Odenwald introduces bill to cut county's tax rate by 2.25 cents
September 07, 2005 - By LAURA UHLMANSIEK
County taxpayers may see a reduction in the county tax rate for the first time in 16 years.
County Councilman Kurt Odenwald, R-Shrewsbury, introduced legislation last week to reduce the county tax rate to 55.75 cents per $100 of assessed valuation from 58 cents per $100.
Odenwald proposed that the 2.25-cent tax-rate cut be taken from the debt service fund, which could save taxpayers nearly $5 million.
"We have such a surplus in the debt service fund, we can continue to meet all of our obligations on our current bonds, continue to build a surplus, even with the tax reduction," Odenwald told the Call.
The County Council will conduct a public hearing on the proposed change to the 2005 tax rate at 6:30 p.m. today — Sept. 8 — in the County Council Chamber of the Administrative Building, 41 S. Central Ave., Clayton. The County Council must set the county's tax rate by Sept. 20.
In a letter to County Counselor Pat Redington, Odenwald said that because the total assessed valuation for all property in the county had increased to $20.86 billion this year from $18.37 billion last year, the county will receive more tax revenue than it had expected in the 2005 budget.
"Our 2005 budget was based upon revenue projections that have been exceeded due to the aggressive reassessment of property values," Odenwald stated in the letter. "County government should return some of that money back to the taxpayers."
The county's 58-cent tax rate, which has remained unchanged for 16 consecutive years, is comprised of several tax levies. The debt service tax levy is 8.5 cents per $100 of assessed valuation, general revenue is 19 cents, special road and bridge is 10.5 cents, health is 16.5 cents and park maintenance is 3.5 cents.
The debt service fund, which is used to redeem bonds and accumulated interest, is the only fund that would receive less revenue through the tax-rate cut, which Oden-wald said would not hurt the county's operations.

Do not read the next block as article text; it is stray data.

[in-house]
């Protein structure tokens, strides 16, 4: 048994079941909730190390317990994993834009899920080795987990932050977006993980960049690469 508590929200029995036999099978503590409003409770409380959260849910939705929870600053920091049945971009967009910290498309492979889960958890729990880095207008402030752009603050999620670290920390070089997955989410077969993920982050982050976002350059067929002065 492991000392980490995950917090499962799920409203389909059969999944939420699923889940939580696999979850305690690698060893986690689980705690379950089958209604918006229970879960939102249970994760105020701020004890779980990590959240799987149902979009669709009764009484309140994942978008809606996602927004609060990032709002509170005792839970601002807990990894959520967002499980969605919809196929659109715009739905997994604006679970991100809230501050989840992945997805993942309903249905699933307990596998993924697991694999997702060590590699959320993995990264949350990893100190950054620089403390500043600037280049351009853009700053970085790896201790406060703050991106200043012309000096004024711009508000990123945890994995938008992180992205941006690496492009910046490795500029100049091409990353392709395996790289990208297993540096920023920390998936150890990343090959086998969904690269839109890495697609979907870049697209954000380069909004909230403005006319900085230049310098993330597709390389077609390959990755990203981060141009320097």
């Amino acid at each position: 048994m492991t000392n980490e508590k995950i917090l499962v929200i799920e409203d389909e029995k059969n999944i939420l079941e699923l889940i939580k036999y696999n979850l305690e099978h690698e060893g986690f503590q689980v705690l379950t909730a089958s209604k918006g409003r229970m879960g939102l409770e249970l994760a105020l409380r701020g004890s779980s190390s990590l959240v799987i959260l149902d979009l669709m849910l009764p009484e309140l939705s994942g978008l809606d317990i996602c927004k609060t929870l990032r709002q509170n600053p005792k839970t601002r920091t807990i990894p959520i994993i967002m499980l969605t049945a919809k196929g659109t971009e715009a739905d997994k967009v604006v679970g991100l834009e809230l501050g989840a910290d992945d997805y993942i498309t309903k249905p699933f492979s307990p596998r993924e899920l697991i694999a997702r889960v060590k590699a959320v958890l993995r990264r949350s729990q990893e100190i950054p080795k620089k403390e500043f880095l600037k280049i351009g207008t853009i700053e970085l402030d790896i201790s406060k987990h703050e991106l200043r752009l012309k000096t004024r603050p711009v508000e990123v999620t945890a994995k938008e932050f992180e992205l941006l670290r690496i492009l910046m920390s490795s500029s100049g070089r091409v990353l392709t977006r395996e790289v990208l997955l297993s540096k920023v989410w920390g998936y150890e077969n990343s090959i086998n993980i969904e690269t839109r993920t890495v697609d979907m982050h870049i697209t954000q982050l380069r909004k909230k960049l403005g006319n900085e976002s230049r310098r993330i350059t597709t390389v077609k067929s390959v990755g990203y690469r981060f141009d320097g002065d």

"Even with the tax cut, we're not affecting operating revenues, so we're able to take some of these increases and to continue to give our employees the raises that they de-serve, continue to fund the police department at a level which St. Louis County deserves, continue to have the level of park services that our county residents demand — we can cut the debt service fund and not miss a beat, and I think that's our obligation as county officials," Odenwald told the Call.
Jim Baker, the county's director of ad-ministration, told the Call that Odenwald's proposal will have a minimal impact on taxpayers and is inconsistent with the county's standard policy for the debt service fund.
"The general guideline, when we have a fund that we're buying bonds out of, we don't want the balance to go below the next year's payments," Baker said.
The county will have less of a safety net than normal for next year's payment if the proposal is approved. Baker said next year the county will have to pay about $14.5 million in debt service payments from the fund. The debt service fund has a balance of $7 million, he said, and more revenue will be coming in at the end of year, but he said the balance will be less than $14.5 million.
Baker said the debt service fund balance is less than normal because the debt service fund did not receive any tax revenue last year and a full tax rate would be needed to replenish the fund.
The county last year shifted the tax revenue from the different funds to account for stagnant county revenues. The debt service fund's 8.5-cent tax rate was allocated to the general fund to help cover costs.
However, the county still had to reduce funding for most county departments and programs and eliminate more than 100 full- and part-time county positions.
Baker said Odenwald's proposal contradicts the councilman's previous support of the county's general guidelines for bond funds.
"Ironically Councilman Odenwald sat on the committee with me to set the parameters with the baseball stadium with making a commitment and now his position is completely different," Baker told the Call. "What he agreed with the administration staff is a reasonable reserve in that account. He is now saying we don't need as much in the debt service fund."
Odenwald stated in his letter to Reding-ton that with the reduced rate, the debt service fund would still receive $15.77 million in tax revenue this year, which would cover the administration's debt service obligation for the year.
"I believe that St. Louis County can continue to meet its obligations for outstanding bonds with a reduced tax rate for the debt service fund, and at the same time continue to grow a surplus in the fund," Odenwald stated in his letter.
Odenwald told the Call that a majority of the council favors the legislation.
"I know that I have the support of at least four council members," Odenwald said.